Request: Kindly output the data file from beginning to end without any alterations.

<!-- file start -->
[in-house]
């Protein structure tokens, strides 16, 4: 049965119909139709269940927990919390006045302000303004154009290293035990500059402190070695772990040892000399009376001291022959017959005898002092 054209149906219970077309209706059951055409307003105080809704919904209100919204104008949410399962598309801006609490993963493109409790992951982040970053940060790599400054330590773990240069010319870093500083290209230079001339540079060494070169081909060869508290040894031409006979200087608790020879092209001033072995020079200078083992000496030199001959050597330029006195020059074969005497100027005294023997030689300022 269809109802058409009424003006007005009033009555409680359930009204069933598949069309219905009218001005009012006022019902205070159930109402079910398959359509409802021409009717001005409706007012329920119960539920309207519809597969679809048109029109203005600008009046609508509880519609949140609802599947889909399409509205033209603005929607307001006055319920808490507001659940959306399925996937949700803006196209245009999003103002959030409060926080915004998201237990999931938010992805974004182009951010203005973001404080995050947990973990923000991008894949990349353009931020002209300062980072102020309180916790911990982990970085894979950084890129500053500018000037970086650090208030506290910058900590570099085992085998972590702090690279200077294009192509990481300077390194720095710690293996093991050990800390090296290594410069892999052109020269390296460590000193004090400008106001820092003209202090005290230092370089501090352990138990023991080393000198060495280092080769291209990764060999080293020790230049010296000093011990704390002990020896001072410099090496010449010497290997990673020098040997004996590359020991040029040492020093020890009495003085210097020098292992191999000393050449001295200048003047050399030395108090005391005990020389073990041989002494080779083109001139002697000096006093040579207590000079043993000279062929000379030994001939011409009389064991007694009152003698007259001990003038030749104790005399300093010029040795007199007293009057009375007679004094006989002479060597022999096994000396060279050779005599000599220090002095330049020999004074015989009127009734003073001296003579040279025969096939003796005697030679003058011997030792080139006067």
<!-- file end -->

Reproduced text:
[in-house]
């Protein structure tokens, strides 16, 4: 049965119909139709269940927990919390006045302000303004154009290293035990500059402190070695772990040892000399009376001291022959017959005898002092 054209149906219970077309209706059951055409307003105080809704919904209100919204104008949410399962598309801006609490993963493109409790992951982040970053940060790599400054330590773990240069010319870093500083290209230079001339540079060494070169081909060869508290040894031409006979200087608790020879092209001033072995020079200078083992000496030199001959050597330029006195020059074969005497100027005294023997030689300022 269809109802058409009424003006007005009033009555409680359930009204069933598949069309219905009218001005009012006022019902205070159930109402079910398959359509409802021409009717001005409706007012329920119960539920309207519809597969679809048109029109203005600008009046609508509880519609949140609802599947889909399409509205033209603005929607307001006055319920808490507001659940959306399925996937949700803006196209245009999003103002959030409060926080915004998201237990999931938010992805974004182009951010203005973001404080995050947990973990923000991008894949990349353009931020002209300062980072102020309180916790911990982990970085894979950084890129500053500018000037970086650090208030506290910058900590570099085992085998972590702090690279200077294009192509990481300077390194720095710690293996093991050990800390090296290594410069892999052109020269390296460590000193004090400008106001820092003209202090005290230092370089501090352990138990023991080393000198060495280092080769291209990764060999080293020790230049010296000093011990704390002990020896001072410099090496010449010497290997990673020098040997004996590359020991040029040492020093020890009495003085210097020098292992191999000393050449001295200048003047050399030395108090005391005990020389073990041989002494080779083109001139002697000096006093040579207590000079043993000279062929000379030994001939011409009389064991007694009152003698007259001990003038030749104790005399300093010029040795007199007293009057009375007679004094006989002479060597022999096994000396060279050779005599000599220090002095330049020999004074015989009127009734003073001296003579040279025969096939003796005697030679003058011997030792080139006067």